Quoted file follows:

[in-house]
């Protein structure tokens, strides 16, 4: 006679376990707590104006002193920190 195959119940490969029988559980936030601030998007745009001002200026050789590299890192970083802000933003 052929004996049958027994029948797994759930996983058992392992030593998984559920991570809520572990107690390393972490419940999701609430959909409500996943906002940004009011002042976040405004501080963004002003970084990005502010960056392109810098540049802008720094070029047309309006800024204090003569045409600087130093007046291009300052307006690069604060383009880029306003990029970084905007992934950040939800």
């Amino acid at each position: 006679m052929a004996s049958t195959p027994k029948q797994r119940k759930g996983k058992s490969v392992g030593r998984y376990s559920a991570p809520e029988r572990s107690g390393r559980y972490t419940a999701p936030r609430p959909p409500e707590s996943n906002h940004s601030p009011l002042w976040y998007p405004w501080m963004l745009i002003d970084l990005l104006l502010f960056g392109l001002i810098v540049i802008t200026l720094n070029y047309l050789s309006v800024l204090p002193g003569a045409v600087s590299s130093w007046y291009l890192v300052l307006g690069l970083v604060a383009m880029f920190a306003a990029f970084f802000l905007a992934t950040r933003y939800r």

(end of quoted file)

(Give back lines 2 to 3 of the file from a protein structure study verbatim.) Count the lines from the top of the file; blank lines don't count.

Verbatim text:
């Protein structure tokens, strides 16, 4: 006679376990707590104006002193920190 195959119940490969029988559980936030601030998007745009001002200026050789590299890192970083802000933003 052929004996049958027994029948797994759930996983058992392992030593998984559920991570809520572990107690390393972490419940999701609430959909409500996943906002940004009011002042976040405004501080963004002003970084990005502010960056392109810098540049802008720094070029047309309006800024204090003569045409600087130093007046291009300052307006690069604060383009880029306003990029970084905007992934950040939800």
């Amino acid at each position: 006679m052929a004996s049958t195959p027994k029948q797994r119940k759930g996983k058992s490969v392992g030593r998984y376990s559920a991570p809520e029988r572990s107690g390393r559980y972490t419940a999701p936030r609430p959909p409500e707590s996943n906002h940004s601030p009011l002042w976040y998007p405004w501080m963004l745009i002003d970084l990005l104006l502010f960056g392109l001002i810098v540049i802008t200026l720094n070029y047309l050789s309006v800024l204090p002193g003569a045409v600087s590299s130093w007046y291009l890192v300052l307006g690069l970083v604060a383009m880029f920190a306003a990029f970084f802000l905007a992934t950040r933003y939800r």